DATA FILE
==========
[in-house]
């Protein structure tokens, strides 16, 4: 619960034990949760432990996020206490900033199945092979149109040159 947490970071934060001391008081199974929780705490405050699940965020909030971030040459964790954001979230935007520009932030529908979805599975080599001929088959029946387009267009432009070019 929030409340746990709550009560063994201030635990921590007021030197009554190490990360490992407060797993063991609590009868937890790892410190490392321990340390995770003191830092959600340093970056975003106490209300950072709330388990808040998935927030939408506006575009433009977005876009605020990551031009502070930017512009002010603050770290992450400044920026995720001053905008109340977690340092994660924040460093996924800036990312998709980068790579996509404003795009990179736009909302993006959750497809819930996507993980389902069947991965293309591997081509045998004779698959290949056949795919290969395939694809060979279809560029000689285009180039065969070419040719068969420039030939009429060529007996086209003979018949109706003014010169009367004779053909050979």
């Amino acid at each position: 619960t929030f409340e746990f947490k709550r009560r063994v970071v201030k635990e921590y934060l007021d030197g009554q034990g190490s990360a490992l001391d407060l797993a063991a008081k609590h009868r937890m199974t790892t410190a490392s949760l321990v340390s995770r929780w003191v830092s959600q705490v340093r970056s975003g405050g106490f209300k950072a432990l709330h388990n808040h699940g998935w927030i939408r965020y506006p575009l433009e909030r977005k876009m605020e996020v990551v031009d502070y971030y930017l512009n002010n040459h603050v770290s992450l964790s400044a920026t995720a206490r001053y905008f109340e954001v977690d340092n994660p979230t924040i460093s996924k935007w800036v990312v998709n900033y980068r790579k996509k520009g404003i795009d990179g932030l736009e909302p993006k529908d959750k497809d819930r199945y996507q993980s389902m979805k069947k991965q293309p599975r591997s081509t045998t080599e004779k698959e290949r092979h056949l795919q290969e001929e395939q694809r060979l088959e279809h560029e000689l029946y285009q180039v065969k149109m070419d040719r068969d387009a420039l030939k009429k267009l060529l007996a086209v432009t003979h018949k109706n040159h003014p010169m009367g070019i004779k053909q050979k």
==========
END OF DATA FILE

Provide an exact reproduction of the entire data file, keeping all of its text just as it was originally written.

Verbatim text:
[in-house]
């Protein structure tokens, strides 16, 4: 619960034990949760432990996020206490900033199945092979149109040159 947490970071934060001391008081199974929780705490405050699940965020909030971030040459964790954001979230935007520009932030529908979805599975080599001929088959029946387009267009432009070019 929030409340746990709550009560063994201030635990921590007021030197009554190490990360490992407060797993063991609590009868937890790892410190490392321990340390995770003191830092959600340093970056975003106490209300950072709330388990808040998935927030939408506006575009433009977005876009605020990551031009502070930017512009002010603050770290992450400044920026995720001053905008109340977690340092994660924040460093996924800036990312998709980068790579996509404003795009990179736009909302993006959750497809819930996507993980389902069947991965293309591997081509045998004779698959290949056949795919290969395939694809060979279809560029000689285009180039065969070419040719068969420039030939009429060529007996086209003979018949109706003014010169009367004779053909050979």
């Amino acid at each position: 619960t929030f409340e746990f947490k709550r009560r063994v970071v201030k635990e921590y934060l007021d030197g009554q034990g190490s990360a490992l001391d407060l797993a063991a008081k609590h009868r937890m199974t790892t410190a490392s949760l321990v340390s995770r929780w003191v830092s959600q705490v340093r970056s975003g405050g106490f209300k950072a432990l709330h388990n808040h699940g998935w927030i939408r965020y506006p575009l433009e909030r977005k876009m605020e996020v990551v031009d502070y971030y930017l512009n002010n040459h603050v770290s992450l964790s400044a920026t995720a206490r001053y905008f109340e954001v977690d340092n994660p979230t924040i460093s996924k935007w800036v990312v998709n900033y980068r790579k996509k520009g404003i795009d990179g932030l736009e909302p993006k529908d959750k497809d819930r199945y996507q993980s389902m979805k069947k991965q293309p599975r591997s081509t045998t080599e004779k698959e290949r092979h056949l795919q290969e001929e395939q694809r060979l088959e279809h560029e000689l029946y285009q180039v065969k149109m070419d040719r068969d387009a420039l030939k009429k267009l060529l007996a086209v432009t003979h018949k109706n040159h003014p010169m009367g070019i004779k053909q050979k």